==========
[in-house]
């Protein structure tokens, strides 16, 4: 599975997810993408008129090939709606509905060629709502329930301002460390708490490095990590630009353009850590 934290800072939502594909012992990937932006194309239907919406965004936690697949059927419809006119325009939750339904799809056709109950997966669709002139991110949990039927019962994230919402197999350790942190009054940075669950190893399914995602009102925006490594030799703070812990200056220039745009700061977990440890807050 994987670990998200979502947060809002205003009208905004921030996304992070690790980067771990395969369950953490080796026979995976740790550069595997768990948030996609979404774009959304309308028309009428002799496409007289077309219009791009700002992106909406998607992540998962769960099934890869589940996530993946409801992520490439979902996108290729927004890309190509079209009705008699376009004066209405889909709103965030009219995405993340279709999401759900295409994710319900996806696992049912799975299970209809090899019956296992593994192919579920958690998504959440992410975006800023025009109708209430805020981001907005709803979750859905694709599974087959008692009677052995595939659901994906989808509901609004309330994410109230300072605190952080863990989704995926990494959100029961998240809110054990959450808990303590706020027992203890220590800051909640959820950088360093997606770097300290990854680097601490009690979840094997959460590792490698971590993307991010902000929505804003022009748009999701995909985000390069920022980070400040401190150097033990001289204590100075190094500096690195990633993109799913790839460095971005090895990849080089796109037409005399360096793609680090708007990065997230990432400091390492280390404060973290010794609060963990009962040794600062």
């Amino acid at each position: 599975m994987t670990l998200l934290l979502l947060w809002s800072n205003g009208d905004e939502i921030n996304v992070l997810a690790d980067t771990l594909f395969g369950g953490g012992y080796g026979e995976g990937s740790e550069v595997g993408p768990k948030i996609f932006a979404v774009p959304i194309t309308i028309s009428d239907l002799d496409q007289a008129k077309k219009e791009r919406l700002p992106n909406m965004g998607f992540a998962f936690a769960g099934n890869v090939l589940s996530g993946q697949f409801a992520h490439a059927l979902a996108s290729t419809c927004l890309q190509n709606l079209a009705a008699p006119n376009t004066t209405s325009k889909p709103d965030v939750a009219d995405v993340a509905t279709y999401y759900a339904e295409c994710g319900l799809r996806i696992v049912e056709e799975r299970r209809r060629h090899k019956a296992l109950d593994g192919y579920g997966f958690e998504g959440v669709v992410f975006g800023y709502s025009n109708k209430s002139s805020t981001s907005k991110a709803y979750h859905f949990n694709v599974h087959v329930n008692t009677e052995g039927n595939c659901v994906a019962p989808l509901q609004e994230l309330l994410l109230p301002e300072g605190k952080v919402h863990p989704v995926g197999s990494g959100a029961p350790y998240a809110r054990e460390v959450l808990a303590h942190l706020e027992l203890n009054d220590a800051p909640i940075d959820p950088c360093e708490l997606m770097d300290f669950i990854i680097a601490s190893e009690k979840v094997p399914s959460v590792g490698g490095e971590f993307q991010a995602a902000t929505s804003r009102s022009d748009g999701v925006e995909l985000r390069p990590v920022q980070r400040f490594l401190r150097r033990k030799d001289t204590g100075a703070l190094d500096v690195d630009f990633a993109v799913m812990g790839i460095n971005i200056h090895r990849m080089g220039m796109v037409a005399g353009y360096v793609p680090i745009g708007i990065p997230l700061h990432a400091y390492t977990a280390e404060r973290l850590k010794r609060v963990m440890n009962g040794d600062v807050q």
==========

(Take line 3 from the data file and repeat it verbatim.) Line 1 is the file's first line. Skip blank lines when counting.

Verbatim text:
């Amino acid at each position: 599975m994987t670990l998200l934290l979502l947060w809002s800072n205003g009208d905004e939502i921030n996304v992070l997810a690790d980067t771990l594909f395969g369950g953490g012992y080796g026979e995976g990937s740790e550069v595997g993408p768990k948030i996609f932006a979404v774009p959304i194309t309308i028309s009428d239907l002799d496409q007289a008129k077309k219009e791009r919406l700002p992106n909406m965004g998607f992540a998962f936690a769960g099934n890869v090939l589940s996530g993946q697949f409801a992520h490439a059927l979902a996108s290729t419809c927004l890309q190509n709606l079209a009705a008699p006119n376009t004066t209405s325009k889909p709103d965030v939750a009219d995405v993340a509905t279709y999401y759900a339904e295409c994710g319900l799809r996806i696992v049912e056709e799975r299970r209809r060629h090899k019956a296992l109950d593994g192919y579920g997966f958690e998504g959440v669709v992410f975006g800023y709502s025009n109708k209430s002139s805020t981001s907005k991110a709803y979750h859905f949990n694709v599974h087959v329930n008692t009677e052995g039927n595939c659901v994906a019962p989808l509901q609004e994230l309330l994410l109230p301002e300072g605190k952080v919402h863990p989704v995926g197999s990494g959100a029961p350790y998240a809110r054990e460390v959450l808990a303590h942190l706020e027992l203890n009054d220590a800051p909640i940075d959820p950088c360093e708490l997606m770097d300290f669950i990854i680097a601490s190893e009690k979840v094997p399914s959460v590792g490698g490095e971590f993307q991010a995602a902000t929505s804003r009102s022009d748009g999701v925006e995909l985000r390069p990590v920022q980070r400040f490594l401190r150097r033990k030799d001289t204590g100075a703070l190094d500096v690195d630009f990633a993109v799913m812990g790839i460095n971005i200056h090895r990849m080089g220039m796109v037409a005399g353009y360096v793609p680090i745009g708007i990065p997230l700061h990432a400091y390492t977990a280390e404060r973290l850590k010794r609060v963990m440890n009962g040794d600062v807050q």